background shadow background pic Wang

Edith Wang, Ph.D.,
Associate Professor

Lab Website
Course Websites
  phcol401  phcol510
  phcol513  phcol535
  phcol550  phcol572
Box 357280
HSC E417

Office: 206.616.5376
Lab: 206.616.5917
Fax: 206.685.3822







Lab Interest

The major research interest of the Wang lab is the regulation of gene transcription and its role in cell proliferation and human disease. Our studies focus on the function of the general transcription factor complex TFIID and how mutations in its TAF subunits contribute to cancer or other human genetic disorders. The Wang lab uses molecular, biochemical and structural approaches to investigate the normal function of TAFs in gene transcription and how debilitating mutations may contribute to cancer, cognitive impairment, and neurodegeneration. Our long-term goal is to understand how misregulation of gene transcription promotes human disease and to assess the potential of the TAF subunits of TFIID as druggable targets or diagnostic markers for improving human health.

Unraveling the TAF1-7 module of TFIID in Cell Proliferation and Human Cancer

The expression of protein encoding genes is essential for the proper execution of all cellular processes. Abnormal gene expression patterns are a feature of cancer and commonly are the result of mutations in transcription factors. TAF1 is the largest subunit of the general transcription factor complex TFIID and possesses histone acetyltransferase (HAT) activity. TAF1 HAT activity maps to a conserved central domain and is critical for transcription of a subset of cell cycle genes. Interestingly, direct binding of TAF7, another TFIID subunit, can block the HAT activity of TAF1. Our studies suggest that phosphorylation of TAF7 at S264 causes its release from TFIID, alleviating its inhibitory effect on TAF1. Therefore, the TAF1-TAF7 complex has emerged as a dynamic module within TFIID that is important for proper cell cycle progression. Figure
Genetic and biochemical evidence implicate misregulation of TAF1 in tumorigenesis. A survey of uterine serous carcinoma (USC) by whole-exome sequencing revealed that approximately 13% of USC tumors analyzed carried TAF1 mutations at positions strictly conserved during evolution. TAF1 is required for the expression of cyclin D1, a proto-oncogene frequently overexpressed in various cancers. TAF1 also enhances cell cycle progression by promoting degradation of the tumor suppressor protein p53. Therefore, our goal is to elucidate the TAF1 dependent molecular mechanisms and signaling pathways controlling cell proliferation and to use this information to uncover new targets for anti-cancer drugs.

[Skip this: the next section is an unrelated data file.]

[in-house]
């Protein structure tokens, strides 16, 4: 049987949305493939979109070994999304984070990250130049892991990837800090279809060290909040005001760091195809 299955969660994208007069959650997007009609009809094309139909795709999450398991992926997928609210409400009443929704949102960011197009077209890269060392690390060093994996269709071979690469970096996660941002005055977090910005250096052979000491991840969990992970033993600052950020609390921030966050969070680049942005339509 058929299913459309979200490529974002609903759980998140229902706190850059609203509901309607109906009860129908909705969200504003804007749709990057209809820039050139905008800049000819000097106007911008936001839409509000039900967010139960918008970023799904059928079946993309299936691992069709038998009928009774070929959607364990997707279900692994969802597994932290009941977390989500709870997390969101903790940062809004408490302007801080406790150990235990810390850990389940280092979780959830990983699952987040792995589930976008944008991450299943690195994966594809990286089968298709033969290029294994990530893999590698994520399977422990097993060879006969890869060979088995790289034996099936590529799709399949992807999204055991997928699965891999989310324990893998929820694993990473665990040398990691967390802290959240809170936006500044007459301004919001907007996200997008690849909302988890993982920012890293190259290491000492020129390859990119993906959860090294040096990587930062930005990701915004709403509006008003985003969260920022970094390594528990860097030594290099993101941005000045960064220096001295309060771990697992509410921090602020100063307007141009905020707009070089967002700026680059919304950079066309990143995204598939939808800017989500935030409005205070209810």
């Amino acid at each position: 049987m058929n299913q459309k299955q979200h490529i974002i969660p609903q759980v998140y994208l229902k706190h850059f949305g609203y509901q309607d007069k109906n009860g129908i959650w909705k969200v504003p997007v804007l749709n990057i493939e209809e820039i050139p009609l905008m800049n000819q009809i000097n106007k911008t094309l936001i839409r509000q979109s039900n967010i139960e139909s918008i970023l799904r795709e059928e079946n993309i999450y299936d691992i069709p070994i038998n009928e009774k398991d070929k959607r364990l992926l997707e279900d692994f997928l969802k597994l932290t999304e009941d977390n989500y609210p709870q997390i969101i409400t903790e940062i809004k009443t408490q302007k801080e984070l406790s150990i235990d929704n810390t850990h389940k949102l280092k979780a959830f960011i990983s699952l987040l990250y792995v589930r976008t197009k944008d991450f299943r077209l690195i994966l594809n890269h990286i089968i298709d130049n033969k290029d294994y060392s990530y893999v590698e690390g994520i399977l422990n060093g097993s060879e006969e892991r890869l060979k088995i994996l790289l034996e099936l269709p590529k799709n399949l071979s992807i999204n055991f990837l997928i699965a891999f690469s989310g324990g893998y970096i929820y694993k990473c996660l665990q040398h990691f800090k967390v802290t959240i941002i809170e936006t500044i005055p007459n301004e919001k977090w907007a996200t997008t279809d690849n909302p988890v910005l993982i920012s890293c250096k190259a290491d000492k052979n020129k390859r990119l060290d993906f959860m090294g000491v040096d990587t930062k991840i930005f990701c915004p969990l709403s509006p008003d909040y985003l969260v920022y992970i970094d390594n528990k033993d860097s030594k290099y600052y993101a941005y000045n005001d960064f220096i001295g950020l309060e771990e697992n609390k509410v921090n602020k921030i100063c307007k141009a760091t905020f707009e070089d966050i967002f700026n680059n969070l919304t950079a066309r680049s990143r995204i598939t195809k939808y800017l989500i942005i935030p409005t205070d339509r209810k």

Core promoter DNA binding activity of TAF1

Figure TFIID is the first general transcription factor to bind to the core promoter DNA of protein encoding genes. This binding event initiates the assembly of a functional pre-initiation complex that transcribes DNA into RNA. TFIID subunits, TAF1, TAF2, TAF6 and TAF9, are well-documented to directly contact core promoter DNA. Specifically, TAF1 binds to the initiator (Inr), the site of transcription initiation. Our research aims to define the TAF1 domain(s) that interfaces with core promoter DNA and the mechanism that conveys DNA sequence specificity.

In collaboration with Dr. Ning Zheng, we solved the structure of a TAF1-TAF7 complex, by X-ray crystallography, and discovered a winged helix (WH) fold embedded in the TAF1 HAT domain. Although the TAF1 WH contains amino acids essential for TAF1 to contact promoter DNA, the TAF1 fragment displayed little sequence specificity suggesting the involvement of other determining factors. Sequence analysis of the TAF1 protein revealed an evolutionarily conserved Zn knuckle motif, which is absent from our TAF1 fragment. TAF1 also interacts with TAF2, another TFIID subunit that directly binds to the Inr. Therefore, we want to determine whether the Zn knuckle or presence of TAF2 provides additional points of contact with DNA that may dictate DNA sequence specificity.

Genetics of Human Disorders: Role of TAF1 and TAF2 mutations

Intellectual disability (ID) is a developmental disability characterized by limited cognitive and adaptive function, defined by an IQ < 70. It is estimated that ID affects 1-2% of the general population before age 18. Whole genome and exome sequencing of individuals diagnosed with ID and their unaffected family members has uncovered de novo mutations in the TAF1 and TAF2 subunits of TFIID that co-segregate with ID. X-linked dystonia-parkinsonism (XDP) is a neurodegenerative disorder indigenous to the Panay Island of the Phillipines. Genome sequencing of 166 XDP patients revealed that nearly all affected individuals harbor seven disease-specific genetic changes, three of which map to the TAF1 gene. The significant of the TAF1 mutations to ID and XDP is further substantiated by a report that ranked TAF1 as the 53rd most constrained human gene among the top 1000. We have begun to introduce disease-associated mutations into the TAF1 and TAF2 proteins in order to investigate the functional consequences of these changes using molecular and cellular biology, biochemistry and structural techniques.



View all recent publications on PubMed.